Metabolomics in the Tohoku Medical Megabank and identification of biomarkers in gynecological cancer


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Speaker | Ass. Prof. Eiji Hishinuma
Affiliation | Advanced Research Center for Innovations in Next-Generation Medicine, Tohoku University, Sendai | Japan

Metabolomics in the Tohoku Medical Megabank and identification of biomarkers in gynecological cancer

Metabolomics, the comprehensive analysis of metabolites in vivo, has contributed significantly to research on the search for diagnostic biomarkers for various diseases. However, very few studies to date have led to clinical applications, as the reliability of biomarkers cannot be obtained because the reference values and reference values of each candidate marker are unknown. Therefore, clarifying the metabolomic profile of the general population using biobank specimens accumulated in large-scale cohort studies is very important for identifying disease biomarkers.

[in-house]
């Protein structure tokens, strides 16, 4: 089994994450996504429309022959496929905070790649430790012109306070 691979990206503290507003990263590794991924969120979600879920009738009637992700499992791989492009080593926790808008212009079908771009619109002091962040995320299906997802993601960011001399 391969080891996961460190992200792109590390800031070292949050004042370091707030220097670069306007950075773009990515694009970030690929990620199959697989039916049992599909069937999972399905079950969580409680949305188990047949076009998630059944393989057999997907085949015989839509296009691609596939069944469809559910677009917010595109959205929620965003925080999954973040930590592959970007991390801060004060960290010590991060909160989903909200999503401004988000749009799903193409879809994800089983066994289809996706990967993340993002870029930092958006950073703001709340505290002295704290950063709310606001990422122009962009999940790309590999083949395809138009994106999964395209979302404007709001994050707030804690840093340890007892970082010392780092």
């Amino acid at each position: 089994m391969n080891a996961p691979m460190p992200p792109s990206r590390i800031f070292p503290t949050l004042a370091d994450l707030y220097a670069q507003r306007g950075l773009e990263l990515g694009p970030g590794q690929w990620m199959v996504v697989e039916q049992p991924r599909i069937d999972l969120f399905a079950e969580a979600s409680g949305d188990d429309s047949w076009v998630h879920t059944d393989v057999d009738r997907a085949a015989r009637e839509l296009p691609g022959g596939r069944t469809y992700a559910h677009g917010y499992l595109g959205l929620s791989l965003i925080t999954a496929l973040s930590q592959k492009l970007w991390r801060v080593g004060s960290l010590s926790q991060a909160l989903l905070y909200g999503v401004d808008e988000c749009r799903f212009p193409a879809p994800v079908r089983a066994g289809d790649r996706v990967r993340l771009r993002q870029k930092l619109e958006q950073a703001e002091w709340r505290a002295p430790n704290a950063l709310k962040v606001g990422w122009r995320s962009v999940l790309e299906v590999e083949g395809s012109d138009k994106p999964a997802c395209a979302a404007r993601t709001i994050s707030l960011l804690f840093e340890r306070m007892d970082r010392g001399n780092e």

The Tohoku Medical Megabank Organisation (ToMMo) has so far established a metabolome analysis flow for large-scale samples of several thousand people using a mass spectrometer-based targeted metabolome analysis kit. Furthermore, the results have been published in the database, the Japanese Multi Omics Reference Panel (jMorp), and metabolites and other compounds related to ageing and sex differences are being identified. In recent years, a clinical biobank has been established and clinical sequencing and metabolome/proteome analyses have been conducted on specimens from patients who visited Tohoku University Hospital. In particular, metabolomic analysis of plasma specimens from gynaecological and other cancers is being conducted vigorously, and by comparing with specimen data from the ToMMo cohort, biomarkers that are useful for the diagnosis of gynaecological cancer and prediction of treatment efficacy are being identified.

In this presentation, the results of the analysis of plasma samples from the ToMMo and clinical biobanks using the targeted metabolome analysis kit and the evaluation of the quantitative values obtained will be presented. Furthermore, examples of the analysis of metabolome profiles in cancer patient samples from the clinical biobanks and the identification of biomarkers associated with metabolite variation and disease prognosis in cancer patient plasma will be presented.

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